|Collection:||Museum of Fine Arts, Boston|
|Summary:||Sides A and B: Herakles and the Cretan bull.|
|Painter:||Attributed to the Andokides Painter and Lysippides Painter|
|Context:||Possibly from Vulci|
|Date:||ca. 525 BC - ca. 500 BC|
H. 0.532 m., D. 0.347 m.
On sides A and B, nearly identical scenes of Herakles driving the Cretan Bull, that on side A in black figure, on side B in red figure. Herakles drives the bull to the right to sacrifice, holding a club in his right hand, and in his left a rope which passes around the horns of the bull, and a bundle of spits secured by slides. Herakles wears a short chiton, a lion skin, a belt, and has a sword and quiver slung at his left side and two wineskins over his left arm. The bull's head is filleted for sacrifice. Behind the bull, a tree.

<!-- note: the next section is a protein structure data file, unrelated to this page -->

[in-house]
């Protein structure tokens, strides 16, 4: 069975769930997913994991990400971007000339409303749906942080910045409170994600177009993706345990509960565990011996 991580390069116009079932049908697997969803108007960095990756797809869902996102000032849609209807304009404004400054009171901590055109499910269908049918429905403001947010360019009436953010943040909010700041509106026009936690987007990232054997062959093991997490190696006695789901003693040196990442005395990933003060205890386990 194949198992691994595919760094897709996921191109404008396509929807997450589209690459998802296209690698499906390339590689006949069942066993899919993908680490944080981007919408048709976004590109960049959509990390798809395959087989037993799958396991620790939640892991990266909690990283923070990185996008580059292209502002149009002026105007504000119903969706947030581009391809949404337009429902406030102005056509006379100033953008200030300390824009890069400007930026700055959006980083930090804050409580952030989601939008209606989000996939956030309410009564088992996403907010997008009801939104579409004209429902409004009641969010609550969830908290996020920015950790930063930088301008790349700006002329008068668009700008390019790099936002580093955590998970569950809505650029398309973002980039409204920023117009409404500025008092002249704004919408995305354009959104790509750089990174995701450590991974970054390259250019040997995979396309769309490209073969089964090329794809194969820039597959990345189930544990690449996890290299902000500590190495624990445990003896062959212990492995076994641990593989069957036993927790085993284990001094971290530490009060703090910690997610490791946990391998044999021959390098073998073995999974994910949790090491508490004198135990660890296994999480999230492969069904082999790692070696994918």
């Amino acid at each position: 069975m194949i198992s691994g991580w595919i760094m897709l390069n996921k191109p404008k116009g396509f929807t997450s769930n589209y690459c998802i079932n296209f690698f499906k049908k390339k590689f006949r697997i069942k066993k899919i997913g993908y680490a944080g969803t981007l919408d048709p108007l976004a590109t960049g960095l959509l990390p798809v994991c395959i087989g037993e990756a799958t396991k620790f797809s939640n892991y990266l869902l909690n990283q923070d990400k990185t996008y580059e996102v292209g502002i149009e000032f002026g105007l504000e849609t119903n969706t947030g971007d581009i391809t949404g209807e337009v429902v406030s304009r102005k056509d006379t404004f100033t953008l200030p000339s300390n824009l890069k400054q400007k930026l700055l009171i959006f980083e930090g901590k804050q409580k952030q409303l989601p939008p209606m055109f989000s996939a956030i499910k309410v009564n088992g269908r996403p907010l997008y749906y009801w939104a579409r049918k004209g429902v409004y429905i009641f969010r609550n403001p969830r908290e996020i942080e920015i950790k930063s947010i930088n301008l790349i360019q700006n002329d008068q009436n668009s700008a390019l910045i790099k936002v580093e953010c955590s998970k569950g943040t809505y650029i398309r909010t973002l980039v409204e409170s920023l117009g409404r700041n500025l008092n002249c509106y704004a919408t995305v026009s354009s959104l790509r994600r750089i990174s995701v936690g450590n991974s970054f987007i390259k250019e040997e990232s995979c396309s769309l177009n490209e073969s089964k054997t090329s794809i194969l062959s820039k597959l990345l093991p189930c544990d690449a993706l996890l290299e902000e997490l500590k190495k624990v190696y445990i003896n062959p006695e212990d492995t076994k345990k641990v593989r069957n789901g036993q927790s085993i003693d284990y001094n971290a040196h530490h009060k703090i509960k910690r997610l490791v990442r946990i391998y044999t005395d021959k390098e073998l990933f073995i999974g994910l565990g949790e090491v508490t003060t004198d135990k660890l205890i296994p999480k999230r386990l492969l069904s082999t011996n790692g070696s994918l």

On side A, added red is used for Herakles' beard, belt, quiver, one wineskin, and parts of the bull's mane and testicles, lines on its neck and ribs and one on the hindquarters. On side B, most of Herakles' figure has relief contour, and parts of the bull and the tree. Brown used for Herakles' knees, fingers and toes, wrist, elbows, the lion's eye and other details.
Amphora Type A.
In collection of Basseggio in 1842 and hence possible Vulci provenience. Later in collections of Joly de Bammeville and Forman.